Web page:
It is the climax of s*xual excitement, characterised by intensely pleasurable feelings that are centred in the genitals.
In men, orgasm is experienced as an accompaniment to ejaculation.
Indeed, orgasm is so powerful such that when it happens, an individual may experience a rise in blood pressure, an increased heart rate, heavy breathing, and rhythmic muscular contractions.
But then, would you know that orgasm also affects the human brain?
A researcher at the Weinberg College of Arts and Sciences at Northwestern University in Evanston, Illinois, USA, has discovered how orgasms affect the brain.
Described as a powerful, pleasurable release of accumulated sexual tension, the orgasm is perceived as the epitome of sexual pleasure for both men and women.
But while the signs and sensations of an orgasm might be clear, the underlying mechanisms of this sexual response, particularly its neurophysiological effects, remain uncertain.
Study author, Dr. Adam Safron, says most research relating to the orgasm has focused on its evolutionary functions, especially the female orgasm, which is believed to play a role in ovulation.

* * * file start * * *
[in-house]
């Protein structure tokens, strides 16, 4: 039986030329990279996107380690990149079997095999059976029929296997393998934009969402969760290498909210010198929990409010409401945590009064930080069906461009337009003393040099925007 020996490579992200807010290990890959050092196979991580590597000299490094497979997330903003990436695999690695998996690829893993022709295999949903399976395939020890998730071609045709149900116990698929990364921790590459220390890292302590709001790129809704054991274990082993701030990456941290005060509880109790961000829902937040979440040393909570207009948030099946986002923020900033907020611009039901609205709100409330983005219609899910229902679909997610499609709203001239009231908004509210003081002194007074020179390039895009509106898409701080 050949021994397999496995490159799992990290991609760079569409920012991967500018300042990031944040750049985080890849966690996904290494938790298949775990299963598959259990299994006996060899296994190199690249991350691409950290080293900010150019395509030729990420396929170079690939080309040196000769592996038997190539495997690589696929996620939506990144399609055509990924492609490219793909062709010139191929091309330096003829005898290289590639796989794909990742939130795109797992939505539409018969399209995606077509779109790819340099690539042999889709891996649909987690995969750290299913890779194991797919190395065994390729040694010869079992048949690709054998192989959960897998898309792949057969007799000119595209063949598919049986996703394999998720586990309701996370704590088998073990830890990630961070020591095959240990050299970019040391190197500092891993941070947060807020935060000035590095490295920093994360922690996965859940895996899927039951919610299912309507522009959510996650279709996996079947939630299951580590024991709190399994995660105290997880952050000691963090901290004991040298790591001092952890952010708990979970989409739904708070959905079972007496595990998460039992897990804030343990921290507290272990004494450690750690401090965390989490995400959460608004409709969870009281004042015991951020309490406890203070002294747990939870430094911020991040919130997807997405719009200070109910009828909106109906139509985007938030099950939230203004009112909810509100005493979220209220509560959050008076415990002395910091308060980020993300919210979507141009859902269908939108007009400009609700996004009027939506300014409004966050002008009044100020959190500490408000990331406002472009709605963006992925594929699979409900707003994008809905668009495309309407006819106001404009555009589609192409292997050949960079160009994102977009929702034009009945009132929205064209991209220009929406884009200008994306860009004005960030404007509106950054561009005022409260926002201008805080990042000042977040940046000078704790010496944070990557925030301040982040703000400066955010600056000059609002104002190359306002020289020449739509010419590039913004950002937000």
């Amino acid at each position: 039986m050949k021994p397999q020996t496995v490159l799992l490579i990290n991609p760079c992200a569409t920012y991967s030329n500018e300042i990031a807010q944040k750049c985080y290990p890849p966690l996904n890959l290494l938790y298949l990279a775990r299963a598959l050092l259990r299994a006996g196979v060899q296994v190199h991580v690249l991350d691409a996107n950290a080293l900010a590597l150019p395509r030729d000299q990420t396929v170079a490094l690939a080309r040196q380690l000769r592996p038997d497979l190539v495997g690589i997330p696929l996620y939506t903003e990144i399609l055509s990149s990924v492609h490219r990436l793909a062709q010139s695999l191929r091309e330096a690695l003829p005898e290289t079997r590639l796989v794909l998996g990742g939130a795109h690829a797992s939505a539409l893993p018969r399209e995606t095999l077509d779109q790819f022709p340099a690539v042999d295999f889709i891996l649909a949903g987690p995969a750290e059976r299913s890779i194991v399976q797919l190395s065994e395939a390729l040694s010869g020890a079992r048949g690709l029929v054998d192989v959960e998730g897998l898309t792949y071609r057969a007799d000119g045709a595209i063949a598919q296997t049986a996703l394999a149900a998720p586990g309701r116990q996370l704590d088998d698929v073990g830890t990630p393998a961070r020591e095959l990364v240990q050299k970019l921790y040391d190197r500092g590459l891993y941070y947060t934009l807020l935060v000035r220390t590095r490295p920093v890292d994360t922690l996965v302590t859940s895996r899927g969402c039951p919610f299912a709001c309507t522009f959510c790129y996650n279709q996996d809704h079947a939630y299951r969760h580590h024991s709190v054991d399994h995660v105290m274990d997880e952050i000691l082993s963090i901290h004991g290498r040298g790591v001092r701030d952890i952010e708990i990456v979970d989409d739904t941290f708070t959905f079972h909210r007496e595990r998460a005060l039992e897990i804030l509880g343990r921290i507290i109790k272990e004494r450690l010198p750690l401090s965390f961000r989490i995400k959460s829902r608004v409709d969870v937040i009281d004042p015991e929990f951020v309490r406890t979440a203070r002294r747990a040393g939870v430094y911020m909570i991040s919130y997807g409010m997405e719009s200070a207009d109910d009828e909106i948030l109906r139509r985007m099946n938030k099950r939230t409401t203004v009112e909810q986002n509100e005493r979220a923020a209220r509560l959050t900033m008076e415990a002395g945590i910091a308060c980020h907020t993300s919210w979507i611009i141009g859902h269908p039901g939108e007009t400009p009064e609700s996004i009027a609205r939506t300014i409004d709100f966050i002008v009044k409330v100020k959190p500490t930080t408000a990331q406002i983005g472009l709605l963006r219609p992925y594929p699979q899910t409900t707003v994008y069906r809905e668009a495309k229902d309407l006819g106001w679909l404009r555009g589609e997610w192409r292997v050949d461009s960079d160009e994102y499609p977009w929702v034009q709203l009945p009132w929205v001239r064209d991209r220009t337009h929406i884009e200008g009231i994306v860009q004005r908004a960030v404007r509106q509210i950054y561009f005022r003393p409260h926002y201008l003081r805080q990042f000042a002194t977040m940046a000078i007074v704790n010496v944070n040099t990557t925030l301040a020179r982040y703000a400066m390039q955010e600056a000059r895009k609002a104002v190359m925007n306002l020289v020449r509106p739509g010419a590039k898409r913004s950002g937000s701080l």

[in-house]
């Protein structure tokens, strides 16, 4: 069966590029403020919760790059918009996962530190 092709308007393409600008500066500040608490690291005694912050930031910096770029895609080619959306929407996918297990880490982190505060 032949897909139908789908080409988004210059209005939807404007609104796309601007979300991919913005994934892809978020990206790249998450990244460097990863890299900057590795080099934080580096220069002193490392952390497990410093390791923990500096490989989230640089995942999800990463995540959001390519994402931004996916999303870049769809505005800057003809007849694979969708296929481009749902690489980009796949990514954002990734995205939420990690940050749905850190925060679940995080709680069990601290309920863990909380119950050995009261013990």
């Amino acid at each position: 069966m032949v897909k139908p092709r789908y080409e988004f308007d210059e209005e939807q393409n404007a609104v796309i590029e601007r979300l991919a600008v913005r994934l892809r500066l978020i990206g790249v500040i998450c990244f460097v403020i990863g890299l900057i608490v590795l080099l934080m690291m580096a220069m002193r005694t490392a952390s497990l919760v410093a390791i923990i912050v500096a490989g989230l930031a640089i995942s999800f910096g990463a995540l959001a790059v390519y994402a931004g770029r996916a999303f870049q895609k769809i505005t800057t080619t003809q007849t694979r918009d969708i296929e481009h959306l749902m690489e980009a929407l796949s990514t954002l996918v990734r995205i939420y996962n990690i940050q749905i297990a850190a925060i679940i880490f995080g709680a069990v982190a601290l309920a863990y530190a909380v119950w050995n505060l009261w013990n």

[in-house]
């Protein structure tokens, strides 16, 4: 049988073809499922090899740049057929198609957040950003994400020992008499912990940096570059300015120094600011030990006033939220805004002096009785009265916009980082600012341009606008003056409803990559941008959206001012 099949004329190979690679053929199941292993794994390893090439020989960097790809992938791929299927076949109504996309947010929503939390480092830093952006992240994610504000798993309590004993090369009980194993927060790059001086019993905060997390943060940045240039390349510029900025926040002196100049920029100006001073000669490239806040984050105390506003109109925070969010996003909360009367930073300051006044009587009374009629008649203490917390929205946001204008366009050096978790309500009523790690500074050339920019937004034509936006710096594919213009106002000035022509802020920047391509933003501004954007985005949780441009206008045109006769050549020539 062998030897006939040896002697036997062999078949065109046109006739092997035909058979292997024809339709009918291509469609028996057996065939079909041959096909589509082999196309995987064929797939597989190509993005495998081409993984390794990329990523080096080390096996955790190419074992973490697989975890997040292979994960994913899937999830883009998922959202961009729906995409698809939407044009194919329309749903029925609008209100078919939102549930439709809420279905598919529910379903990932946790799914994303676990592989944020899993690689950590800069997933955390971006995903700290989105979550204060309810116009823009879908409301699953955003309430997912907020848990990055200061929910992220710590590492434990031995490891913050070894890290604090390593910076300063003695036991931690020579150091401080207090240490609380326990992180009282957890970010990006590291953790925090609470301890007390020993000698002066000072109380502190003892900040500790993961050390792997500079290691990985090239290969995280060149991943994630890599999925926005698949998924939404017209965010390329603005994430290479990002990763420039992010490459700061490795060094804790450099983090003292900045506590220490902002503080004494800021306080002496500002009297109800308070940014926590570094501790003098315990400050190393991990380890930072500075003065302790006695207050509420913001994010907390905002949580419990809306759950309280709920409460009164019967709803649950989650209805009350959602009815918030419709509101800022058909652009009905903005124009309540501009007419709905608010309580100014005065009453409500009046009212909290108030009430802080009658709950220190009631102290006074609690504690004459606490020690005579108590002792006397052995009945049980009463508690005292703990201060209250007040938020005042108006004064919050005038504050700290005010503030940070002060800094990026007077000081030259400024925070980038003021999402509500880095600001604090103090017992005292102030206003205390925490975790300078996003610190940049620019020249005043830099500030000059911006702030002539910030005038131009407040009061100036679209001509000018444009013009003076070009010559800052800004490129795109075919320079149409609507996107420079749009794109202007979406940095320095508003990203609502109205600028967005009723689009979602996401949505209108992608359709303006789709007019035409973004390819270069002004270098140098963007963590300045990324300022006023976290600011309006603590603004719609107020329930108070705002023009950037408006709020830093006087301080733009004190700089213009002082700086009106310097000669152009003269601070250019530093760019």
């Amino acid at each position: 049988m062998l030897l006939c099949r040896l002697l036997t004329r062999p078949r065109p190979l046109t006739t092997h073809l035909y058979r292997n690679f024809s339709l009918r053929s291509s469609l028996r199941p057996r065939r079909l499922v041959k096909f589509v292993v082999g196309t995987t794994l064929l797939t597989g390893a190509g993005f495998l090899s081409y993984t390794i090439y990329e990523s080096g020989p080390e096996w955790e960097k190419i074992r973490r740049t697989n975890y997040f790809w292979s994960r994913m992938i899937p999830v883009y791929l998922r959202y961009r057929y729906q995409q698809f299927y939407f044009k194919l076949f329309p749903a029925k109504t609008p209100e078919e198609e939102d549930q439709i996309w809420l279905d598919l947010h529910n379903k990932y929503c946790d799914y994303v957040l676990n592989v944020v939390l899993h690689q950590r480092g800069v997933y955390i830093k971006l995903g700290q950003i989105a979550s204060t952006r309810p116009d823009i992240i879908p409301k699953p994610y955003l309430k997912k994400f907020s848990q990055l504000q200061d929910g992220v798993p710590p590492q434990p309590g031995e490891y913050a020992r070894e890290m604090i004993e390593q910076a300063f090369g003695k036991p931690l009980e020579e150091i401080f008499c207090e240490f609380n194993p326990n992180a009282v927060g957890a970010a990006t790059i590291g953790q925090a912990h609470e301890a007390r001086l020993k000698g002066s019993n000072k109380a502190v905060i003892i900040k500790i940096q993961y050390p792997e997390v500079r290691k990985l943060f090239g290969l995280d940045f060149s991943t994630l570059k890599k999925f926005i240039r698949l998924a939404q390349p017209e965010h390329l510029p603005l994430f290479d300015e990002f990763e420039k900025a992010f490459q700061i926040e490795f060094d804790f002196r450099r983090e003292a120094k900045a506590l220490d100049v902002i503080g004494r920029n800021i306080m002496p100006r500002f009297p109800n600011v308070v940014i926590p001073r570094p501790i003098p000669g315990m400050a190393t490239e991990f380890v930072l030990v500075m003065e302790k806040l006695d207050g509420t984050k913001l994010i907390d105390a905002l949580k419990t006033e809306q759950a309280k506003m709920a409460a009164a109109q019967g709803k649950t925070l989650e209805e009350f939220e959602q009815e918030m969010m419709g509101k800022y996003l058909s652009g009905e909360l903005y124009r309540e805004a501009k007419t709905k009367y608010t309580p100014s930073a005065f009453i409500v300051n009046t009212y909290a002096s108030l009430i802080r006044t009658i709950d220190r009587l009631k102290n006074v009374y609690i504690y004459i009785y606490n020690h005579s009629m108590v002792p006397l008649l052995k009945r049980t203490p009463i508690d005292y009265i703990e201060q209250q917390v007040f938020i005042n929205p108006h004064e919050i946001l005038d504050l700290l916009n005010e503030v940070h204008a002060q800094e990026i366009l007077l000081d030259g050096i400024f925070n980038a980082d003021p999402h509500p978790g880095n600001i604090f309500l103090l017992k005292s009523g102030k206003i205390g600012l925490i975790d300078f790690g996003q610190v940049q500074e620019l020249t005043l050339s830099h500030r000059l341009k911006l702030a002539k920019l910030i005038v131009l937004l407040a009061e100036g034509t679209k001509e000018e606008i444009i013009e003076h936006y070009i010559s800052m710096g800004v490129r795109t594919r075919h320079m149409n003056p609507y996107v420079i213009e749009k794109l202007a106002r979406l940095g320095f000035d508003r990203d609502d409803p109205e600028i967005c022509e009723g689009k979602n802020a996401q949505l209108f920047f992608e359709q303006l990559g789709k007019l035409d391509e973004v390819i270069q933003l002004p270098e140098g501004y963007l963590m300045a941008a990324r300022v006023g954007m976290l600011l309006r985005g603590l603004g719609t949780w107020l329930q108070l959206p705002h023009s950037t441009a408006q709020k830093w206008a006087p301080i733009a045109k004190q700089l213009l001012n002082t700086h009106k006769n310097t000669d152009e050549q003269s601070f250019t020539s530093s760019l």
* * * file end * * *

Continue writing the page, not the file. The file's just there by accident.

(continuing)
The Safron research, reported in the journal Socioaffective Neuroscience and Psychology, aims to gain a better understanding of how the human orgasm affects the brain.
Safron says rhythmic sexual stimulation, if intense enough and if it lasts long enough, can boost neural oscillations at correlating frequencies, a process called “neural entrainment.”
This process may be responsible for what Safron describes as a “sexual trance,” where sole focus is on the immediate sensation experienced.
He says, “The idea that sexual experiences can be like trance states is in some ways ancient. Turns out this idea is supported by modern understandings of neuroscience.
“In theory, this could change the way people view their s*xuality. S*x is a source of pleasurable sensations and emotional connection, but beyond that, it’s actually an altered state of consciousness.
“Before this paper, we knew what lit up in the brain when people had orgasms, and we knew a lot about the hormonal and neurochemical factors in non-human animals, but we didn’t really know why sex and orgasm feel the way they do.
“This paper provides a level of mechanistic detail that was previously lacking.”
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